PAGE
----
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How to scale your Tech Talent

As a recruiter, I often speak to clients and hear about their difficulty hiring the Tech Talent their business desperately needs.

Just the other day, a client said to me “I don’t get it!  We are an awesome place to work, we treat our people well, we have offices in some great locations, like Amsterdam, London and New York but we struggle to find Tech Talent.  Then, when we do get Talent in front of us for an interview, it’s becoming harder to get them to accept the job offer. We don’t know why!”

Hiring the right people and winning the ‘War for Talent’ is crucial to achieving your goals. So to attract and retain the best Tech Talent on the market, consider these 4 things.

4 considerations when scaling your Tech Talent

1. Be realistic about what your company has to offer

As cool as you think you are, you’re not Google.

It’s great to have so much passion for your company and believe you are as awesome as Google, but you need to be realistic. Most companies don’t have that level of brand recognition or have people fighting to work for them.

Get candidates excited about the prospect of working for your company, create a positive recruitment process. It makes your brand unique and standout in the marketplace.

2. Consider the impact of a positive recruitment process

Candidates, currently, are just as picky, if not more so, than employers when it comes to choosing their next career move.  So having a positive recruitment process is vital.

Make the hiring experience enjoyable right from the start. Even if the candidate is not a right fit, a positive feedback process is important. We all hate that generic response, “unfortunately we have decided not to proceed with your application but we will keep your details on file,” so try to be innovative and ensure rejected candidates can still engage with your brand.

Just because the candidate isn’t the right fit now, doesn’t mean they can’t be the right fit in the future. Frankly, if their last experience with your company was negative because your response was rude, generic or worse they heard nothing from you, the chance of them being interested in the future is greatly reduced. In today’s social media-driven world, a bad experience can be shared a million times.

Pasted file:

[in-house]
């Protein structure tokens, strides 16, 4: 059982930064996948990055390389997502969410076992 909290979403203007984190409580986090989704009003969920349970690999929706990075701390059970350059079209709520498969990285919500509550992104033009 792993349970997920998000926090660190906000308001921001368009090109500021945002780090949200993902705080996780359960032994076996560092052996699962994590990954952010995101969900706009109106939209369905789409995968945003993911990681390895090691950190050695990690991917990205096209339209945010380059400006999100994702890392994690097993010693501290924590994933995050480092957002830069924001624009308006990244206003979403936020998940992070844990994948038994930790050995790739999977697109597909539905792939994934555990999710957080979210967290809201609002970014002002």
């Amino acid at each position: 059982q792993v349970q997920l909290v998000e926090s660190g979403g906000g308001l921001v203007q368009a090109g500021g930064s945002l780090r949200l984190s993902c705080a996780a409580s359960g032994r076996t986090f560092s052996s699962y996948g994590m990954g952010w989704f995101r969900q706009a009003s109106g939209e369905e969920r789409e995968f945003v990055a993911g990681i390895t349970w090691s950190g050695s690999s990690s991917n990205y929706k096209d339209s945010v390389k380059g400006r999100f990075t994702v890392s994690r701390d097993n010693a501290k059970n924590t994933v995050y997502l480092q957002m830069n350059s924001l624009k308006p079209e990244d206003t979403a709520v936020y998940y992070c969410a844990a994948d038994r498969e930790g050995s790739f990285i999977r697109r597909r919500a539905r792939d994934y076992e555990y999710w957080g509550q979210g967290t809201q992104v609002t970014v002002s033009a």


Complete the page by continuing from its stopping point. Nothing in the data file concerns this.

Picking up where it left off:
3. Get the relevant people involved

Leadership and the team directly working with the candidate’s need to be involved in the hiring process.

Some companies only have HR handle the entire hiring process, from receiving the CV to interviewing and making an offer. Although it saves other employees time and lets them concentrate on other priorities, it could hurt the company more in the long run.

On average, companies that only involve HR in the recruitment process and no one else has a higher staff turnover and level of attrition. Red Executive statistics show; attrition drops by 300% when leadership is heavily involved in the recruitment process. It simply allows ‘expectation’ to be understood from both sides of the equation.

I advise my clients to involve the leadership of the business and relevant team members in the hiring process. After all, leaders and team members spend the most time with the candidate and you want to ensure the candidate has the relevant soft skills and culture fit.

4. Clear, constant communication and a fast (but not too Fast) hiring process

Lengthy hiring processes don’t work, especially in niche areas like tech. There is such a high talent demand that candidates aren’t on the market long. On the flip side, a one stage hiring process or hiring too fast without proper vetting of the candidate works against you.

In my opinion (there are always exceptions) processes should be as follows: start with one phone or Skype Interview, followed by two or three face-to-face interviews, maximum. You should provide feedback a maximum of 72 hours after an interview and each interview stage should aim to be around a week apart.  In my experience, processes based on this structure work extremely well, especially when you’re trying to hire at scale.

Tests are also applicable if you want to gauge ability but ensure you have had a call or a face to face before you bring this into the process, otherwise, you could alienate some potential talent. Remember, this is the ‘War for Talent’ and the right process needs to be consistently delivered.

Hiring is one of the most important parts of any company’s future, invest the time and effort into the process. It will pay off in the end.

Need help with your Tech Talent recruiting? Get in touch.

Want more recruiting advice? Check out these posts:

5 things to consider before creating your 2017 Talent Strategy

5 ways a positive recruitment process helps your business 

5 reasons your Talent Strategy needs to be a priority

This article was written by the team at Red Executive.

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